Home>Financial Articles and Q&A>Articles>Complacency is not a strategy

Complacency is not a strategy

There is comfort in hitting a good stride. It is cozy when all is great at work, at home, the economy around you. It feels satisfying when we have the little gears of life running in order. It may be a combination of being creatures of habit and liking to have things going as planned. It may be the feeling of satisfaction from reaching a point of success along the journey. It may also result in kicking back in reflection which just might lead to the edge of complacency.

We can get too comfortable with how things are going. Even those amazing slippers you purchased years ago which now fit your feet perfectly are still one day going to wear out. You might notice how dingy they are getting or the threads starting to come undone, but with being so comfortable, we get complacent acknowledging we are going to need a new pair soon. We become reluctant to change because we love the comfort and dread breaking a new pair in.

Investments are not a pair of comfortable slippers. But think of how often we get comfortable with the markets when they are going to all time highs. We may get so comfortable, our complacency sets in when it comes to considering any changes to strategy. There have been several times where the investment markets have become complacent as a whole and continued to move upward. In some of these situations, changes have started to happen, and the urgency to adapt was overshadowed by the comfort in how great things have been. There are some tools to evaluate the potential level of concern in the marketplace. The Volatility Index (VIX) would be a good reference. As this number gets lower while a market is moving higher, it might (may, possibly, could) be a sign of complacency in the investment markets.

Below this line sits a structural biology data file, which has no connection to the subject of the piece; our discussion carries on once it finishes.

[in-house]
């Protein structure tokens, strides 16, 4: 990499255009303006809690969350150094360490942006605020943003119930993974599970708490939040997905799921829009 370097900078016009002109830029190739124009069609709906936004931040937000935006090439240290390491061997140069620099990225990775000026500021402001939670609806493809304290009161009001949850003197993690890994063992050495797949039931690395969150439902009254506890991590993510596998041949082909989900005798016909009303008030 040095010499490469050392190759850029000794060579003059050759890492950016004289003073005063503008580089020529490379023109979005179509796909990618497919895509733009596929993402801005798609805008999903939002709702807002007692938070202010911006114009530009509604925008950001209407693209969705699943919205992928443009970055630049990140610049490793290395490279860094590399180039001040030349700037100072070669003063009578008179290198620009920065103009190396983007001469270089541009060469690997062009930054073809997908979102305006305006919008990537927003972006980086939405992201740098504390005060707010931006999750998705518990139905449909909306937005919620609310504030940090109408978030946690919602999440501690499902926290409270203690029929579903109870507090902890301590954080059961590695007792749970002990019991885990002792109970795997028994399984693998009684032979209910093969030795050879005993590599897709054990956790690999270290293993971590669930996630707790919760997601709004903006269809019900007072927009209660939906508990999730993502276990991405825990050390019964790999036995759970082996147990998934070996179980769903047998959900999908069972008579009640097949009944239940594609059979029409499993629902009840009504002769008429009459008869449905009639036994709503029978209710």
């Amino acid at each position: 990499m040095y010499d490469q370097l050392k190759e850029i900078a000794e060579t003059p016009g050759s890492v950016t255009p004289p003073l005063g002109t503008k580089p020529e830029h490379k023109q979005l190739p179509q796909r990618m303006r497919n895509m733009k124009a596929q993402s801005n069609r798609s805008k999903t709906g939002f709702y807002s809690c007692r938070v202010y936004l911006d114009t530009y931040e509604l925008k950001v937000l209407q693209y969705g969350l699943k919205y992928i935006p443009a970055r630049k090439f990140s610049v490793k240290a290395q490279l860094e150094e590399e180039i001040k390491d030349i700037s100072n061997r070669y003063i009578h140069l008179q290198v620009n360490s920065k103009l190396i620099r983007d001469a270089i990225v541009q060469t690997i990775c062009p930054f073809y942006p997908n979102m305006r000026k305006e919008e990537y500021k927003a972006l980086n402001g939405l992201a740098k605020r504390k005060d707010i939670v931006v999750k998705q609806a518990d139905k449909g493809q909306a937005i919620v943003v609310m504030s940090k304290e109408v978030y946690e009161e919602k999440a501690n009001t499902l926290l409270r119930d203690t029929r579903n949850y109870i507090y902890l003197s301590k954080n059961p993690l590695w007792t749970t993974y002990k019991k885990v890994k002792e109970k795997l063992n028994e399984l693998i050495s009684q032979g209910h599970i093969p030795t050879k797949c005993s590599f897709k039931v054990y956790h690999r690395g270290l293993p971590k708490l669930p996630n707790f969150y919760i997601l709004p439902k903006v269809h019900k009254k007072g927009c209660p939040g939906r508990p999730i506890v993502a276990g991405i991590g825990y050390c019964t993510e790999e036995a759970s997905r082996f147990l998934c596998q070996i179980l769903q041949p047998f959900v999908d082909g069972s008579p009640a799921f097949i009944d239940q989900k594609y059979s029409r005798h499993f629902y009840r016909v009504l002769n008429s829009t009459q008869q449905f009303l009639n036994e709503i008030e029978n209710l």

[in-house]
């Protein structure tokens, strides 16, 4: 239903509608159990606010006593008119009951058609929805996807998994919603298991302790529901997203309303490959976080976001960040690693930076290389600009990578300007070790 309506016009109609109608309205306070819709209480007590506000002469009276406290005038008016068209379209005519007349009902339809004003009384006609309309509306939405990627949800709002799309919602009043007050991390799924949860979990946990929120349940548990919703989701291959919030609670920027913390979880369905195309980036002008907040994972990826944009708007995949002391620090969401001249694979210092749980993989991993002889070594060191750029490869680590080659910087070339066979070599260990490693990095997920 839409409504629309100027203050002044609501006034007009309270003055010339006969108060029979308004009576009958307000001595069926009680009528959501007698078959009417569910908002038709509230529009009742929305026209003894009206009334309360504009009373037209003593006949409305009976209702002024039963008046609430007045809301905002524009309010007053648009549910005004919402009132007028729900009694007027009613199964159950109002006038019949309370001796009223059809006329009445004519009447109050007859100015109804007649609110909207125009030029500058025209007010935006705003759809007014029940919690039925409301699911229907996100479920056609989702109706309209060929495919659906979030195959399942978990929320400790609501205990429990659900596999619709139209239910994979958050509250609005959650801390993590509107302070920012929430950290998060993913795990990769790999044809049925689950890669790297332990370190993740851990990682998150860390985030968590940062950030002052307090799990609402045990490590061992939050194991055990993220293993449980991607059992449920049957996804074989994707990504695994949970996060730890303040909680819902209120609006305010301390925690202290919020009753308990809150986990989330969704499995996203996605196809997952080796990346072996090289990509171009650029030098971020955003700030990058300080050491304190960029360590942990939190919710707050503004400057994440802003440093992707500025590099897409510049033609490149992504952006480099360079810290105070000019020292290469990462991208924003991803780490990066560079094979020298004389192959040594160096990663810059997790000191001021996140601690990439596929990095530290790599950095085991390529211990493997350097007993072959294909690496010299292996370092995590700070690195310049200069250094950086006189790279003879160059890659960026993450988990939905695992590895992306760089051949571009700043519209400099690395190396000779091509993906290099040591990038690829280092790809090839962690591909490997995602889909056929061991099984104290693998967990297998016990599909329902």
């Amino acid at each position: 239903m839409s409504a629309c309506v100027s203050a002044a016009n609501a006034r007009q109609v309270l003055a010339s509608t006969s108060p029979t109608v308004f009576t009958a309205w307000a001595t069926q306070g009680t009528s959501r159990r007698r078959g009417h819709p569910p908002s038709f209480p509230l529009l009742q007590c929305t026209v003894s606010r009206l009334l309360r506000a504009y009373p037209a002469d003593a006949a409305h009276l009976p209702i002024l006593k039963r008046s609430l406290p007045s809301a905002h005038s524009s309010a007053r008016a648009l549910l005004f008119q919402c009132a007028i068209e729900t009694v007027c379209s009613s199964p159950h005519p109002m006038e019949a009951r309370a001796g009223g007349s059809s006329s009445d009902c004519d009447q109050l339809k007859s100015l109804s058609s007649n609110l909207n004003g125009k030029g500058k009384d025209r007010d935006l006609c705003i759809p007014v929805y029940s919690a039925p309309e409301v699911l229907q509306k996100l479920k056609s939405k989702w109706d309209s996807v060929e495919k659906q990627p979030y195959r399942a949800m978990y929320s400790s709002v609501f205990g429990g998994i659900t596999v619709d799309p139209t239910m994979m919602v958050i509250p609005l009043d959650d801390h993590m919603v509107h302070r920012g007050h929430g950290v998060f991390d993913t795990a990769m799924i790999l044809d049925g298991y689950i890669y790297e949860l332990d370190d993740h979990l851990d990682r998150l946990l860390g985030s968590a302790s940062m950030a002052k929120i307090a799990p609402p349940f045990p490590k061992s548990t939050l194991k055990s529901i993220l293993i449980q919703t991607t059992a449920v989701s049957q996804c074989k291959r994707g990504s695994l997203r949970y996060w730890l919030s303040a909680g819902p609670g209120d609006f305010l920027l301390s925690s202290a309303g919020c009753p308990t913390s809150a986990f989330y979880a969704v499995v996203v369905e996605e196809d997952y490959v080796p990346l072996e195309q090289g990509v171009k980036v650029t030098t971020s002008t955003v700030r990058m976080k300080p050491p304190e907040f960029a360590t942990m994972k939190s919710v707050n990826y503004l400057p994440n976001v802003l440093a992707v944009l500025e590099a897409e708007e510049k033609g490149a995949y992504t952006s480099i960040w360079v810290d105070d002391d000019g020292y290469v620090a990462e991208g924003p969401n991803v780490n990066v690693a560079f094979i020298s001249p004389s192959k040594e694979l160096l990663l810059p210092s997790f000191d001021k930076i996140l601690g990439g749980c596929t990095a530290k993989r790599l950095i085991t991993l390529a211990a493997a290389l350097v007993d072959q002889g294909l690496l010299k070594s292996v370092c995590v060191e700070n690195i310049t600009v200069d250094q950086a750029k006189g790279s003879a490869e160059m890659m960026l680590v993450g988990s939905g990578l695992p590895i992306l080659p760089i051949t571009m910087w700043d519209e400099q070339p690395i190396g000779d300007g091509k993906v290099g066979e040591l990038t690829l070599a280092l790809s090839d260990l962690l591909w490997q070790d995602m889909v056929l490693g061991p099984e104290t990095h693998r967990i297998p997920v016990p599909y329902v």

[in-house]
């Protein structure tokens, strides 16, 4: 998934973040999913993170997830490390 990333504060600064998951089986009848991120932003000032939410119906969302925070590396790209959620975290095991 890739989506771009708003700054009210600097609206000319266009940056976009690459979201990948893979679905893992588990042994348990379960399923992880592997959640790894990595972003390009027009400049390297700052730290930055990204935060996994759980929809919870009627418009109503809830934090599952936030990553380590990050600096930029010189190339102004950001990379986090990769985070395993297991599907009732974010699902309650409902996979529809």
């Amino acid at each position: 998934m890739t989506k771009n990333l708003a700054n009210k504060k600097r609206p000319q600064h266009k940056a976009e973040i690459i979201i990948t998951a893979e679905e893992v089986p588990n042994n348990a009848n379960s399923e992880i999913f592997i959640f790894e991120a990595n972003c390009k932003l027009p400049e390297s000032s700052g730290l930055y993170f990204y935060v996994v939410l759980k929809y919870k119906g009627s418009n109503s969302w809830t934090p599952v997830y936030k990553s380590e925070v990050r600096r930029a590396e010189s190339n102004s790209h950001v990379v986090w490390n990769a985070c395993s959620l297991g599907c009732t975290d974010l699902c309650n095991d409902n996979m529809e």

Complacency is not a strategy as it does not prepare you for changes. When investment professionals discuss changing strategies in times of complacency, it can be met with “things are great, why do you want to move things around?” We understand the feeling. However, our job is to not support complacency but to maintain appropriate strategies for your objectives. We encourage strategies based upon pro-active ideas versus reactive adjustments

Upvote (0)
Comment   |  12 months ago